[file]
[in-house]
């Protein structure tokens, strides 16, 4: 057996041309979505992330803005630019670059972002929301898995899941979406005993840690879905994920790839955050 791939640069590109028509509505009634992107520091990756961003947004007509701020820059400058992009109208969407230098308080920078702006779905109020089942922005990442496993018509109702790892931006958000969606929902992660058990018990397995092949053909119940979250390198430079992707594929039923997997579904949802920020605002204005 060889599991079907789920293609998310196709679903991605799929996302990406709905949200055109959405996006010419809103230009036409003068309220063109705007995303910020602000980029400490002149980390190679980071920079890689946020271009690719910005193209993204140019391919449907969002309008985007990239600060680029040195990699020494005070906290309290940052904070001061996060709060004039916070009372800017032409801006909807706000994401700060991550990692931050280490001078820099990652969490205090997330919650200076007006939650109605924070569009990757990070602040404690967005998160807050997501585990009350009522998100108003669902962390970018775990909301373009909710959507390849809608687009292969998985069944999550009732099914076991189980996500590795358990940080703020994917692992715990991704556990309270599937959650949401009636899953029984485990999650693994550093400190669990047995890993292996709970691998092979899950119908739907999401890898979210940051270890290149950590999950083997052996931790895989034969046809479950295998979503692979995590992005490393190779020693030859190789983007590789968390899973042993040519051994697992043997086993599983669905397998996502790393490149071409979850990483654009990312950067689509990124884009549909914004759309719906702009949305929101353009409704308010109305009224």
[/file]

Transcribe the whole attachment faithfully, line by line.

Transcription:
[in-house]
């Protein structure tokens, strides 16, 4: 057996041309979505992330803005630019670059972002929301898995899941979406005993840690879905994920790839955050 791939640069590109028509509505009634992107520091990756961003947004007509701020820059400058992009109208969407230098308080920078702006779905109020089942922005990442496993018509109702790892931006958000969606929902992660058990018990397995092949053909119940979250390198430079992707594929039923997997579904949802920020605002204005 060889599991079907789920293609998310196709679903991605799929996302990406709905949200055109959405996006010419809103230009036409003068309220063109705007995303910020602000980029400490002149980390190679980071920079890689946020271009690719910005193209993204140019391919449907969002309008985007990239600060680029040195990699020494005070906290309290940052904070001061996060709060004039916070009372800017032409801006909807706000994401700060991550990692931050280490001078820099990652969490205090997330919650200076007006939650109605924070569009990757990070602040404690967005998160807050997501585990009350009522998100108003669902962390970018775990909301373009909710959507390849809608687009292969998985069944999550009732099914076991189980996500590795358990940080703020994917692992715990991704556990309270599937959650949401009636899953029984485990999650693994550093400190669990047995890993292996709970691998092979899950119908739907999401890898979210940051270890290149950590999950083997052996931790895989034969046809479950295998979503692979995590992005490393190779020693030859190789983007590789968390899973042993040519051994697992043997086993599983669905397998996502790393490149071409979850990483654009990312950067689509990124884009549909914004759309719906702009949305929101353009409704308010109305009224």